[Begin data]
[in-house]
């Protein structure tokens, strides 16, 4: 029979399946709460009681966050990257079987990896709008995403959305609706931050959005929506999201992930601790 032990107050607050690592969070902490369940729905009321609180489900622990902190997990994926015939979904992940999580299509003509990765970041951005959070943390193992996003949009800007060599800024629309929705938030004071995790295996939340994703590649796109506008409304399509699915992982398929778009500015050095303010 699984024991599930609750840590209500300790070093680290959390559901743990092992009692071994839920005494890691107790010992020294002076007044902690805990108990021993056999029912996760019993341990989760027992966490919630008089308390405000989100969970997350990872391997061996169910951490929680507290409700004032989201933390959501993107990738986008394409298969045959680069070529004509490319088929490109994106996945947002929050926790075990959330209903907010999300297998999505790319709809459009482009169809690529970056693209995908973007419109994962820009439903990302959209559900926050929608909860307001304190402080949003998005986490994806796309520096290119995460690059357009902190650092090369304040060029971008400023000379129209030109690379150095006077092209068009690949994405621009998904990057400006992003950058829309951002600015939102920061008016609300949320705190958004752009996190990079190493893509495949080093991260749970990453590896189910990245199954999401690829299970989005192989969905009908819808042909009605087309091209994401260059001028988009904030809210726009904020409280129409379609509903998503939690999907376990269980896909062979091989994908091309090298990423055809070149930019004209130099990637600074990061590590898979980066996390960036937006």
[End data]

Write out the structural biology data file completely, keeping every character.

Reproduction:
[in-house]
């Protein structure tokens, strides 16, 4: 029979399946709460009681966050990257079987990896709008995403959305609706931050959005929506999201992930601790 032990107050607050690592969070902490369940729905009321609180489900622990902190997990994926015939979904992940999580299509003509990765970041951005959070943390193992996003949009800007060599800024629309929705938030004071995790295996939340994703590649796109506008409304399509699915992982398929778009500015050095303010 699984024991599930609750840590209500300790070093680290959390559901743990092992009692071994839920005494890691107790010992020294002076007044902690805990108990021993056999029912996760019993341990989760027992966490919630008089308390405000989100969970997350990872391997061996169910951490929680507290409700004032989201933390959501993107990738986008394409298969045959680069070529004509490319088929490109994106996945947002929050926790075990959330209903907010999300297998999505790319709809459009482009169809690529970056693209995908973007419109994962820009439903990302959209559900926050929608909860307001304190402080949003998005986490994806796309520096290119995460690059357009902190650092090369304040060029971008400023000379129209030109690379150095006077092209068009690949994405621009998904990057400006992003950058829309951002600015939102920061008016609300949320705190958004752009996190990079190493893509495949080093991260749970990453590896189910990245199954999401690829299970989005192989969905009908819808042909009605087309091209994401260059001028988009904030809210726009904020409280129409379609509903998503939690999907376990269980896909062979091989994908091309090298990423055809070149930019004209130099990637600074990061590590898979980066996390960036937006």